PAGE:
Unstable angina is a type of chest pain that occurs when the blood flow to the heart is reduced. It is usually caused by a blockage in the coronary arteries, which can be caused by a build-up of plaque (a mixture of fat, cholesterol, and other substances) on the inner walls of the arteries. Unstable angina is a serious condition that requires prompt medical attention, as it can be a warning sign of a heart attack. The main symptoms of unstable angina are chest pain, shortness of breath, and a feeling of tightness or pressure in the chest. If you are experiencing these symptoms, you should seek medical attention immediately.
Unstable angina is usually caused by a blockage in the coronary arteries. These arteries supply blood to the heart muscle. A blockage can be caused by a build-up of plaque on the inner walls of the arteries. Plaque is made up of fat, cholesterol, and other substances. As the plaque builds up, it can narrow the arteries and reduce blood flow to the heart.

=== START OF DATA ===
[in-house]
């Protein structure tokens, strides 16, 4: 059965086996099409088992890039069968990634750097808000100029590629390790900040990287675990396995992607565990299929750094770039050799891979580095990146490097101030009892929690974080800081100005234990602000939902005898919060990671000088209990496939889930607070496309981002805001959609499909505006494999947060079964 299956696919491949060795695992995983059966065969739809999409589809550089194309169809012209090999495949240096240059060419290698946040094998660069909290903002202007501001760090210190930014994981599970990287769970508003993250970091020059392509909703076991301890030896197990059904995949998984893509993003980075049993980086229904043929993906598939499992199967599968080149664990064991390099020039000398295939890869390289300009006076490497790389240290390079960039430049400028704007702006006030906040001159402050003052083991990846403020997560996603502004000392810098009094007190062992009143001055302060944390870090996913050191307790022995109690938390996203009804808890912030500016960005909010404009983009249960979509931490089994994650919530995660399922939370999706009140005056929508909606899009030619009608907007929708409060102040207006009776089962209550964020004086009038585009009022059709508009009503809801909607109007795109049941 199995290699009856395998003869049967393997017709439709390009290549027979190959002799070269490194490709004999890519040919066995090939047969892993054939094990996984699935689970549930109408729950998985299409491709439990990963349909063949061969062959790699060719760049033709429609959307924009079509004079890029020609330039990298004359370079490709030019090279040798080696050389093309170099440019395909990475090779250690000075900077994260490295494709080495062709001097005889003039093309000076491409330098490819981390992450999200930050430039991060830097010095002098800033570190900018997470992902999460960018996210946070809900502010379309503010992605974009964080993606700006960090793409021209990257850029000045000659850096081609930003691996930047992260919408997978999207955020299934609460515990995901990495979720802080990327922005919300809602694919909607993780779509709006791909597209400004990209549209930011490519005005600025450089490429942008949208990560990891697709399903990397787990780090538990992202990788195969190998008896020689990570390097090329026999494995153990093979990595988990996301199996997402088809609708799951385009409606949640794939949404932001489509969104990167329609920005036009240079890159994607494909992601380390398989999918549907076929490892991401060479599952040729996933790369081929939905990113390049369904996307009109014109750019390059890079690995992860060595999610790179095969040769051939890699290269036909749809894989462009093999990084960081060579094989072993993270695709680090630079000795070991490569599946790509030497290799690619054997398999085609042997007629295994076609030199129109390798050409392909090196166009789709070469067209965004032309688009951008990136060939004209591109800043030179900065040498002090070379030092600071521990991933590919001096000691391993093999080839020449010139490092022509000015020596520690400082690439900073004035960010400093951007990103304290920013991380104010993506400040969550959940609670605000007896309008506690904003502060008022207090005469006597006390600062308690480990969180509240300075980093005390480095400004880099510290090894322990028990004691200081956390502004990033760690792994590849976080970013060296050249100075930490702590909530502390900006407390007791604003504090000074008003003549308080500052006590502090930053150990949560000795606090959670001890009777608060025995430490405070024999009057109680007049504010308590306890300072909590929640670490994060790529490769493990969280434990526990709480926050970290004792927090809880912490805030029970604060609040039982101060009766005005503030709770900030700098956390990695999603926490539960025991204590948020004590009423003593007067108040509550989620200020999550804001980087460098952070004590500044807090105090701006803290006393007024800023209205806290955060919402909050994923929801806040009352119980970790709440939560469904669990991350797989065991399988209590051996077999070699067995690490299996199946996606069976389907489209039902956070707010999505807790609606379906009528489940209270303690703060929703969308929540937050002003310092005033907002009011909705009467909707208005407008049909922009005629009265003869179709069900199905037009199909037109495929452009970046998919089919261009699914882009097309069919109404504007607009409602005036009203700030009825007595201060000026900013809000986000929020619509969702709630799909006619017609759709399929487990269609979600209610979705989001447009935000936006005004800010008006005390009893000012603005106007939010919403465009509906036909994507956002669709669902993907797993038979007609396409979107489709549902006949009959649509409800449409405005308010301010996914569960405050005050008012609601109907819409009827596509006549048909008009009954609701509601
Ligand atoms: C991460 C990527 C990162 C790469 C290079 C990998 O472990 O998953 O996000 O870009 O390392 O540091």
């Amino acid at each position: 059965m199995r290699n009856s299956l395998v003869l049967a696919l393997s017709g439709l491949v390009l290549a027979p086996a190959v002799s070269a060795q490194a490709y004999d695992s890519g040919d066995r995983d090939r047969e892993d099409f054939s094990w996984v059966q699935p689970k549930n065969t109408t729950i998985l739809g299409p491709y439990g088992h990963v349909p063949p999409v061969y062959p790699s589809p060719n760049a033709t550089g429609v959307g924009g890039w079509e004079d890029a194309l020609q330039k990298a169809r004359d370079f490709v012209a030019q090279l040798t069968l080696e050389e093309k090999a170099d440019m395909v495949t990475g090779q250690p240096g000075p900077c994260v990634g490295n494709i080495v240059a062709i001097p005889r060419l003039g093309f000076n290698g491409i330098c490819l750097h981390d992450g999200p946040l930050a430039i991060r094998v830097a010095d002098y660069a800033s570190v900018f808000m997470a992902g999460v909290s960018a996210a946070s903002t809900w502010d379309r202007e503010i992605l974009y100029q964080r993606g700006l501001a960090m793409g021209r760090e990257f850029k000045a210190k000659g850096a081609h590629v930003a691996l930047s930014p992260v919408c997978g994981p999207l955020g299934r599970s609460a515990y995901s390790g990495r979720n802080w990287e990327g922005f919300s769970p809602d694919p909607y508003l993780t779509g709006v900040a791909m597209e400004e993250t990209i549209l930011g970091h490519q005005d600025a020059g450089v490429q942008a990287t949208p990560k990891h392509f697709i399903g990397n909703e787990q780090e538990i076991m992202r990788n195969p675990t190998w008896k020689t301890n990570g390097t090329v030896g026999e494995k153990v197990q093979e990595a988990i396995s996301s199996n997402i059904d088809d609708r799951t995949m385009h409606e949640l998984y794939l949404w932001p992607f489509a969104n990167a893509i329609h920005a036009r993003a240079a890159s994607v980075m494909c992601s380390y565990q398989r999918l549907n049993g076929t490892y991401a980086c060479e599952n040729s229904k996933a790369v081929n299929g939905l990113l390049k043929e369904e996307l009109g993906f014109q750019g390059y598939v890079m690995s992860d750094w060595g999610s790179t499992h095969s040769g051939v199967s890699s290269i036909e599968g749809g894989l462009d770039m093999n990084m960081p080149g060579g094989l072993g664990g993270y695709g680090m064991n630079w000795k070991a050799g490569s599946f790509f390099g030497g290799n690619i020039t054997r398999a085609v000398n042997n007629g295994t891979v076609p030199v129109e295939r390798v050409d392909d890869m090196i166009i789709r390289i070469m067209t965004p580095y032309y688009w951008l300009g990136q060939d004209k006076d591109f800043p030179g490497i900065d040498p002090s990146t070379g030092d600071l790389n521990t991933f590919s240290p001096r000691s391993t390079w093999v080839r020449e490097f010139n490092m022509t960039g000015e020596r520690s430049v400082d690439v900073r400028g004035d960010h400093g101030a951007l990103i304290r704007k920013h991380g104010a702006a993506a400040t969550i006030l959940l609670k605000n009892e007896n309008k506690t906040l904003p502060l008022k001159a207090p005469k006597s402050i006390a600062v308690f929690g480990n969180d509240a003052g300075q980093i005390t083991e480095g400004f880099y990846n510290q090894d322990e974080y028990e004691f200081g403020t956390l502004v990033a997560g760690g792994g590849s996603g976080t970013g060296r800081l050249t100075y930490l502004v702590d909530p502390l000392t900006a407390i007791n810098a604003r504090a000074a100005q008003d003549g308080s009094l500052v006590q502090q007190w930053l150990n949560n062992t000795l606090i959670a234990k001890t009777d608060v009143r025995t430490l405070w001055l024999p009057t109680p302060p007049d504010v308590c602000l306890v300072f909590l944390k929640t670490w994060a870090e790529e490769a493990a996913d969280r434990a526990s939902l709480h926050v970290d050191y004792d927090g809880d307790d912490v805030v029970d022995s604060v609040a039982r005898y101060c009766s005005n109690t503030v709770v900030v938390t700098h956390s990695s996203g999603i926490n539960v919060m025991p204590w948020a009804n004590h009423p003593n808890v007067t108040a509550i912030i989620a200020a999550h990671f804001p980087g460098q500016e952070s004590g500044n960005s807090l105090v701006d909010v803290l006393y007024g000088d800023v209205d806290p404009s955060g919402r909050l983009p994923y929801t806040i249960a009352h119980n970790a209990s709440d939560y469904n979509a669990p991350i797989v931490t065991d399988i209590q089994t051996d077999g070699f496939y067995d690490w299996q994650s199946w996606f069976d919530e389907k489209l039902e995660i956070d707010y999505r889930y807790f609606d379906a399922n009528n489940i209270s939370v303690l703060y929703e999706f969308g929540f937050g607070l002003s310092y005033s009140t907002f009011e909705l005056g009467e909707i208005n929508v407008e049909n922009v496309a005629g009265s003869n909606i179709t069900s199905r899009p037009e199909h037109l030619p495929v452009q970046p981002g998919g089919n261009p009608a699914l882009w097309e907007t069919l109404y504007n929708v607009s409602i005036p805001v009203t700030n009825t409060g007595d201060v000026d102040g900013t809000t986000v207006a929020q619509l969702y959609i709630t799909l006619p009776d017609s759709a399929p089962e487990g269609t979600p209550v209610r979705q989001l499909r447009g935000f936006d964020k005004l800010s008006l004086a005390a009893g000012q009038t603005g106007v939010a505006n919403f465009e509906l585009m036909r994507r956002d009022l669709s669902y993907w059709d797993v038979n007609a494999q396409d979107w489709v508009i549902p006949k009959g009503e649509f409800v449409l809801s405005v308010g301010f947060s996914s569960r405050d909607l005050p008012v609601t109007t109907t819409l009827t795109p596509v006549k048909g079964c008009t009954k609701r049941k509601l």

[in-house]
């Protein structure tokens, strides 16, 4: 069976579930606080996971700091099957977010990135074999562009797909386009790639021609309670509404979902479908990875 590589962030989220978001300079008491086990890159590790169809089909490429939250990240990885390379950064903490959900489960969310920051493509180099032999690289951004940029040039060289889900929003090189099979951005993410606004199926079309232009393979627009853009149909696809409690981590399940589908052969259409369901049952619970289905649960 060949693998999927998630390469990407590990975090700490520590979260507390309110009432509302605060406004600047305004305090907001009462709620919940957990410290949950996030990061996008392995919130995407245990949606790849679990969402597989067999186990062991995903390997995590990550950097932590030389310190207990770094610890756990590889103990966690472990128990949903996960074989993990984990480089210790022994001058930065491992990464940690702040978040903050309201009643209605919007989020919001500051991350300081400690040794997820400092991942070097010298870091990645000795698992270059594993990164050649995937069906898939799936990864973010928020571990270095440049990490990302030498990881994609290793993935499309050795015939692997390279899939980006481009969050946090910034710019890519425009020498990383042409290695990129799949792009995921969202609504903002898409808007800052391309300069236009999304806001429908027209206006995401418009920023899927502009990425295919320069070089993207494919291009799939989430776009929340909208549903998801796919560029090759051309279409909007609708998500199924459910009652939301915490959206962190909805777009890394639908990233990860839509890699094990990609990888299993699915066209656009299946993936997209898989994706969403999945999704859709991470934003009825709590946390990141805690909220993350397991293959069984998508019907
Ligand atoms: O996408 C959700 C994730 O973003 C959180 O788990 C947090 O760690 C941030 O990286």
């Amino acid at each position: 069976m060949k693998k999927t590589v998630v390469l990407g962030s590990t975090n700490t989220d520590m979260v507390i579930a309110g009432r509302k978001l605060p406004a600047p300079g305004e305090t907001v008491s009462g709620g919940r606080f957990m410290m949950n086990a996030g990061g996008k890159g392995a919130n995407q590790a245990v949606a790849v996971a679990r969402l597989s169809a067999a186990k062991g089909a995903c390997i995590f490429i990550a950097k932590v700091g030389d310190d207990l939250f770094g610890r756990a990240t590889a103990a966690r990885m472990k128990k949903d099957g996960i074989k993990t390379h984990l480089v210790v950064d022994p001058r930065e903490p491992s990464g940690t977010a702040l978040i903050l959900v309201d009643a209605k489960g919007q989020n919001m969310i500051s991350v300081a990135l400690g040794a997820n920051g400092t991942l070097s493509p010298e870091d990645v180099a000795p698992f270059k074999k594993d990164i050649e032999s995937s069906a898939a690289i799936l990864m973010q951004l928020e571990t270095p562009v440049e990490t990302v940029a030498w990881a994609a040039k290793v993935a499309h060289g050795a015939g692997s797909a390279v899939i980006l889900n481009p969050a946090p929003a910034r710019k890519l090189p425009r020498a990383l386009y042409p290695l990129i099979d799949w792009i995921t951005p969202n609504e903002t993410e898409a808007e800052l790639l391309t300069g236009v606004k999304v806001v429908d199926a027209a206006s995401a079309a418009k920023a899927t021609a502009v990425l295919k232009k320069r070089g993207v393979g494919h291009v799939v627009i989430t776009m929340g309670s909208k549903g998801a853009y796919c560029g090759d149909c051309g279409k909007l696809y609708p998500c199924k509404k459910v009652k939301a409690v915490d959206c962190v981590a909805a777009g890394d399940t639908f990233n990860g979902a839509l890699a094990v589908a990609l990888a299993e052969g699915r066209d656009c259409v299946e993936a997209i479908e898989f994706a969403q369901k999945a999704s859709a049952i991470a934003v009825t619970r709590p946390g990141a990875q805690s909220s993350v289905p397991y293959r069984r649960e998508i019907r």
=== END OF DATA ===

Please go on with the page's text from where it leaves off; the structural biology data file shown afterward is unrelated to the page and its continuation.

Other factors that can increase the risk of developing unstable angina include:
If you are experiencing symptoms of unstable angina, your doctor will perform a physical examination and ask you about your medical history and symptoms. They may also order several tests to diagnose unstable angina and determine the cause of the blockage in your coronary arteries. These tests may include:
Your doctor will use the results of these tests to diagnose unstable angina and determine the best course of treatment.
You should see a doctor as soon as possible if you are experiencing symptoms of unstable angina, such as chest pain or discomfort, shortness of breath, or a feeling of tightness or pressure in the chest. These symptoms may be a warning sign of a heart attack, which is a medical emergency.
Blood thinners can be used to treat and prevent unstable angina. You will receive the drugs quickly when you take them safely. Some medicines include aspirin and prescription drug like clopidogrel.
These are crushing pain in your chest that may spread to other upper body areas. Chest pain can happen even when you do not exert yourself.
Blood tests help to check the level of cardiac troponins. Troponin levels allow doctors to tell about unstable angina from heart attacks. Your doctor may check the levels of certain fats, proteins, sugar and cholesterol in the blood. Chest X-ray detects lung disorders and other causes of chest pain which are not associated with heart disease.
Unstable angina might not respond to rest or nitroglycerin and require urgent attention. It usually lasts for 5 minutes and rarely for more than 15 minutes.
Visit a doctor when you are suffering from heart problems!